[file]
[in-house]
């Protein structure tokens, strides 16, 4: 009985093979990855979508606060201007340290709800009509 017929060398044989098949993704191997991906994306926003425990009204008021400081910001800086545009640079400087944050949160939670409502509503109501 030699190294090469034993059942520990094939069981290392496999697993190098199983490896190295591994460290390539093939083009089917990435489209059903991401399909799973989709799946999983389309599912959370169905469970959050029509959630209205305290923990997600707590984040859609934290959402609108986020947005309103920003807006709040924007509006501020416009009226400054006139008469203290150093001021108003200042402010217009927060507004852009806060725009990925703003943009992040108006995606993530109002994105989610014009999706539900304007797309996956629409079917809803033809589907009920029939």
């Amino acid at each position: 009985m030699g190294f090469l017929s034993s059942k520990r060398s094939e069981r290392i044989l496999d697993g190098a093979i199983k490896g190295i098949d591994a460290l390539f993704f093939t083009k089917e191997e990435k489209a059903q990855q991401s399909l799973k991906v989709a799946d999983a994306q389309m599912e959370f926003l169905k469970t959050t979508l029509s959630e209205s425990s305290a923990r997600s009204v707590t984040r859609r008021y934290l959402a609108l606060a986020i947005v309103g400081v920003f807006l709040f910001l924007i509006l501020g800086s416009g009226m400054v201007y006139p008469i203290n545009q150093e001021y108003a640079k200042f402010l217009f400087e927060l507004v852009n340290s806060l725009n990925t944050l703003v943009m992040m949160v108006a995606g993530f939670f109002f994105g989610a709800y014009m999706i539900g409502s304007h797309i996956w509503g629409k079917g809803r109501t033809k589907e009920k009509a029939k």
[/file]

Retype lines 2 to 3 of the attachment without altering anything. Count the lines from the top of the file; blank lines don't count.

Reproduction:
């Protein structure tokens, strides 16, 4: 009985093979990855979508606060201007340290709800009509 017929060398044989098949993704191997991906994306926003425990009204008021400081910001800086545009640079400087944050949160939670409502509503109501 030699190294090469034993059942520990094939069981290392496999697993190098199983490896190295591994460290390539093939083009089917990435489209059903991401399909799973989709799946999983389309599912959370169905469970959050029509959630209205305290923990997600707590984040859609934290959402609108986020947005309103920003807006709040924007509006501020416009009226400054006139008469203290150093001021108003200042402010217009927060507004852009806060725009990925703003943009992040108006995606993530109002994105989610014009999706539900304007797309996956629409079917809803033809589907009920029939």
């Amino acid at each position: 009985m030699g190294f090469l017929s034993s059942k520990r060398s094939e069981r290392i044989l496999d697993g190098a093979i199983k490896g190295i098949d591994a460290l390539f993704f093939t083009k089917e191997e990435k489209a059903q990855q991401s399909l799973k991906v989709a799946d999983a994306q389309m599912e959370f926003l169905k469970t959050t979508l029509s959630e209205s425990s305290a923990r997600s009204v707590t984040r859609r008021y934290l959402a609108l606060a986020i947005v309103g400081v920003f807006l709040f910001l924007i509006l501020g800086s416009g009226m400054v201007y006139p008469i203290n545009q150093e001021y108003a640079k200042f402010l217009f400087e927060l507004v852009n340290s806060l725009n990925t944050l703003v943009m992040m949160v108006a995606g993530f939670f109002f994105g989610a709800y014009m999706i539900g409502s304007h797309i996956w509503g629409k079917g809803r109501t033809k589907e009920k009509a029939k």